David Hart Parachutes Through Life
Jumping out of airplanes has been a constant throughout David Hart’s adult life. During the past 30 years, Hart, executive vice president of the AFCEA Dayton Wright Chapter and director of business development for Segue Technologies, has accumulated more than 4,000 jumps. He started while in the U.S. Army, assigned to the 1/75 Ranger Battalion, and is now a tandem skydiving instructor who has “taken all sorts of cool people skydiving via my relationships in the defense industry and with AFCEA,” he says, including military generals, senior executives and industry leaders, and their families.
Hart and his brother own a professional skydiving business, Team Fastrax, and he has jumped into many venues, including professional sporting events. He has competed in the U.S. national skydiving championships three times but says his most rewarding jumps are the tandem jumps he does with wounded heroes.
“I had the great privilege to tandem jump Army Ranger Medal of Honor Recipient [Sgt. 1st Class] Leroy Petry into the National Harbor and Conference Center on the Potomac this last spring. Great guy and a true hero,” Hart says. “The list of inspiring wounded heroes I’ve met through jumping is too long to mention, but I’ll say they are the most inspiring people you ever want to meet.”
Skydiving is a bridge between Hart’s personal and professional lives. After serving in the Army, he joined the Army National Guard while attending school and then began a career in sales and marketing. He discovered he enjoyed the small business environment and now works for Segue Technologies, a small information technology company.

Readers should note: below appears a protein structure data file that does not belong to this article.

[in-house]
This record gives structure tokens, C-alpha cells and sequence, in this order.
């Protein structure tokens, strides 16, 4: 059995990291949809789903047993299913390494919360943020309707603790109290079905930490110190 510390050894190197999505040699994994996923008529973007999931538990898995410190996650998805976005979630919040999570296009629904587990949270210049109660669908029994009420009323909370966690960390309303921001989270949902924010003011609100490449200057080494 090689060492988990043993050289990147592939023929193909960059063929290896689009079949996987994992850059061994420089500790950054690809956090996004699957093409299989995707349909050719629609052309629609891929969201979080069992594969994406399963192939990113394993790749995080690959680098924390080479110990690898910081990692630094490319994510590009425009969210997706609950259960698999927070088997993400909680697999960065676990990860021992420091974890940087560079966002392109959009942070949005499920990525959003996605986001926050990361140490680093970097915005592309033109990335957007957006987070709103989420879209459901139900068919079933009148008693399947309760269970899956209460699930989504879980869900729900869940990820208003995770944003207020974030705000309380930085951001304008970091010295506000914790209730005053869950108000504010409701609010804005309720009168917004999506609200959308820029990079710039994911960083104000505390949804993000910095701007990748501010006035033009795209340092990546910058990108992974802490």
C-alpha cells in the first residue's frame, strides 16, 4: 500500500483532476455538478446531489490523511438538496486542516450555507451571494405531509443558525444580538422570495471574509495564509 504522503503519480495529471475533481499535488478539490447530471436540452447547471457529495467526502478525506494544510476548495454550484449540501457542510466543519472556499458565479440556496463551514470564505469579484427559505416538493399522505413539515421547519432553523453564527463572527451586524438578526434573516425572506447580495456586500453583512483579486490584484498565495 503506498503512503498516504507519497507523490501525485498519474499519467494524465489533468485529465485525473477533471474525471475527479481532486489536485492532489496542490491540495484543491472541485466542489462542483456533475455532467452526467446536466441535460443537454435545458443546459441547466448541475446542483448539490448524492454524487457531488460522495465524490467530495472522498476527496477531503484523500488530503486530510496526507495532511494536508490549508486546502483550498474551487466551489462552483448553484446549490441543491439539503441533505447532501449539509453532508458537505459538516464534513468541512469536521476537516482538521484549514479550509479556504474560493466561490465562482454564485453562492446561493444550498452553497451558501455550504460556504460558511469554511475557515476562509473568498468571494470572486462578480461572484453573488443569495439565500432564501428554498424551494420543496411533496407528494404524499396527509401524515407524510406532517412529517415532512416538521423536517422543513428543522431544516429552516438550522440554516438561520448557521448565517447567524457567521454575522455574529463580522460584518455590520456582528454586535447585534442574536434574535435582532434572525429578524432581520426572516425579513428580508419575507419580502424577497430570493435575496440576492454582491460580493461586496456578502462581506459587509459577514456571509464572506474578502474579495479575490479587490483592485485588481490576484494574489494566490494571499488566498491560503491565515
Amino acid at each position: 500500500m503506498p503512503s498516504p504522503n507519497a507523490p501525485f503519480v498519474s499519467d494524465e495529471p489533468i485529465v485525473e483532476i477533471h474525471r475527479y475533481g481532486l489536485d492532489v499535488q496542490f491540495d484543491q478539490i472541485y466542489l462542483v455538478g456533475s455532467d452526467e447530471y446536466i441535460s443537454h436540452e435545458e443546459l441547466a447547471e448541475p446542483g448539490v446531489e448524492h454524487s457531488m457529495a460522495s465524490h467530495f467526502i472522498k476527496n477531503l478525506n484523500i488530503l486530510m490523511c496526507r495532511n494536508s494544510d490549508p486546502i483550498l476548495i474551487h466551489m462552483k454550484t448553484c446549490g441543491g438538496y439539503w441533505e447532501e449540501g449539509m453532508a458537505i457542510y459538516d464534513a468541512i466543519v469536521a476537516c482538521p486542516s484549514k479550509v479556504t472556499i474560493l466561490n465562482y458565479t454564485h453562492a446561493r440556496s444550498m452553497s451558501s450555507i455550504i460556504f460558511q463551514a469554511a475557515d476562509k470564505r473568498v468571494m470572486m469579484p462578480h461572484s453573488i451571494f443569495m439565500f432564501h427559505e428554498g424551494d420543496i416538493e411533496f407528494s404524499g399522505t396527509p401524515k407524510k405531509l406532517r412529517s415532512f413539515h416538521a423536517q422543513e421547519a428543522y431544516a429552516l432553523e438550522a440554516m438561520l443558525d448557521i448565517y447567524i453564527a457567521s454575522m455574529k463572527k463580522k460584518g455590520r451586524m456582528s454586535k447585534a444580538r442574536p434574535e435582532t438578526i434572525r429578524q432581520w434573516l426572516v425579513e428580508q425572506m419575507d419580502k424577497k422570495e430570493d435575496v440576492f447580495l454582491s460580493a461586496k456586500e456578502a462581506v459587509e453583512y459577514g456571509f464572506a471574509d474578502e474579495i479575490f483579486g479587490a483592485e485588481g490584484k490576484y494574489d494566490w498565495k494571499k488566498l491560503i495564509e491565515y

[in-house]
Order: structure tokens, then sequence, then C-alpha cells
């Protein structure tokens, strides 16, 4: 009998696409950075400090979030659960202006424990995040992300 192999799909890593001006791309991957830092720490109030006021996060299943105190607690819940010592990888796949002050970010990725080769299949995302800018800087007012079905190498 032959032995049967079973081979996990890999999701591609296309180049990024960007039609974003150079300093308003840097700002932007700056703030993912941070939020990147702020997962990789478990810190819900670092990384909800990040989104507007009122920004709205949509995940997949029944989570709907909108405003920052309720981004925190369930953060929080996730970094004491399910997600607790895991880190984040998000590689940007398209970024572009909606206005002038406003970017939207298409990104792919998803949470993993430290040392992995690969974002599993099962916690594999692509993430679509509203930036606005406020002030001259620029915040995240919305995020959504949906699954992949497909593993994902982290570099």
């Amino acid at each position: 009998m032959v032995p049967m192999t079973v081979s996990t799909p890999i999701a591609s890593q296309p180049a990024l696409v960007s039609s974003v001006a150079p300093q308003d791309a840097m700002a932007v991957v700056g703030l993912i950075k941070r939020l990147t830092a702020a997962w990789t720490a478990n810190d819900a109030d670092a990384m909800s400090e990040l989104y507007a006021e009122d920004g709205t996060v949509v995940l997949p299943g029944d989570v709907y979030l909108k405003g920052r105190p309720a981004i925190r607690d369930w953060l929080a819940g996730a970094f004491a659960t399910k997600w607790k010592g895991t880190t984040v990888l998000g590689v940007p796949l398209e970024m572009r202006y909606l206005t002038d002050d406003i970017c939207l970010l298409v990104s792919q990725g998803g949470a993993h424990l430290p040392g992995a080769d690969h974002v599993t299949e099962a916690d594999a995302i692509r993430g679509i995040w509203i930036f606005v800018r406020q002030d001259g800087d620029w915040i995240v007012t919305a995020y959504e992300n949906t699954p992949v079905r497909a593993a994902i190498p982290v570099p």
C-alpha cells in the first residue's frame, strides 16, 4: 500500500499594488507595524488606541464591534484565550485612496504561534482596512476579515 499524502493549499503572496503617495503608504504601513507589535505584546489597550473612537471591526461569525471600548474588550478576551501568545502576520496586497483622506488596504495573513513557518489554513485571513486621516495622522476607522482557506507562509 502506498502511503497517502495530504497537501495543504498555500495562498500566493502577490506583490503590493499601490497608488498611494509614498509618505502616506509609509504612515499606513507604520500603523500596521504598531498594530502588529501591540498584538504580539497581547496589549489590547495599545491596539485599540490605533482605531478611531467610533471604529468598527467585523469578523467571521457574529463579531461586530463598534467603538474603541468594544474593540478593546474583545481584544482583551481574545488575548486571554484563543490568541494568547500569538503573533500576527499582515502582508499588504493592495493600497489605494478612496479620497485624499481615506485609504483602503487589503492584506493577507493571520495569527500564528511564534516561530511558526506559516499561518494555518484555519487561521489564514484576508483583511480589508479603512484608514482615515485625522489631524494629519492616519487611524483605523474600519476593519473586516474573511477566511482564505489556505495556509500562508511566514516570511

Hart became involved in AFCEA and the Dayton Wright Chapter when he entered the defense industry about five years ago, and in addition to his current post, he has been director of awards, vice president of networking and chapter president. He cites AFCEA as a tremendous source of industry information and strategic relationships for him and his company. “As most people figure out, marketing to the DOD is very different than the commercial world. AFCEA was instrumental in helping me bridge that gap,” he says.
Hart, who was raised on a farm in West Dayton, Ohio, with five sisters and one brother, settled down in the same area in which he grew up. He married his high school wrestling coach’s daughter, Lori, when he re-met her years later. They have three young boys, whom Hart enjoys coaching in youth sports, and the family spends a lot of time in the winter skiing and snowboarding together. Hart also has a passion for cooking, passed down to him from his mother. Sometimes he and Lori take cooking classes; they also love the food channel and try to eat at the restaurants featured when they travel.
Hart credits his farm upbringing with instilling a strong sense of faith, family and country in all he does and his Army experiences with showing him his capabilities and how much can be accomplished through teamwork.
“People inspire me. Often life seems like a constant stream of obstacles and challenges. I’m most inspired by how people rise to the occasion and meet the mountains that are thrown in front of them,” Hart says. “I’ve met so many people that give of themselves to help their community. I really think this is what makes our country great—our willingness to pitch in and get things done. It’s one of things that keeps me involved with AFCEA.”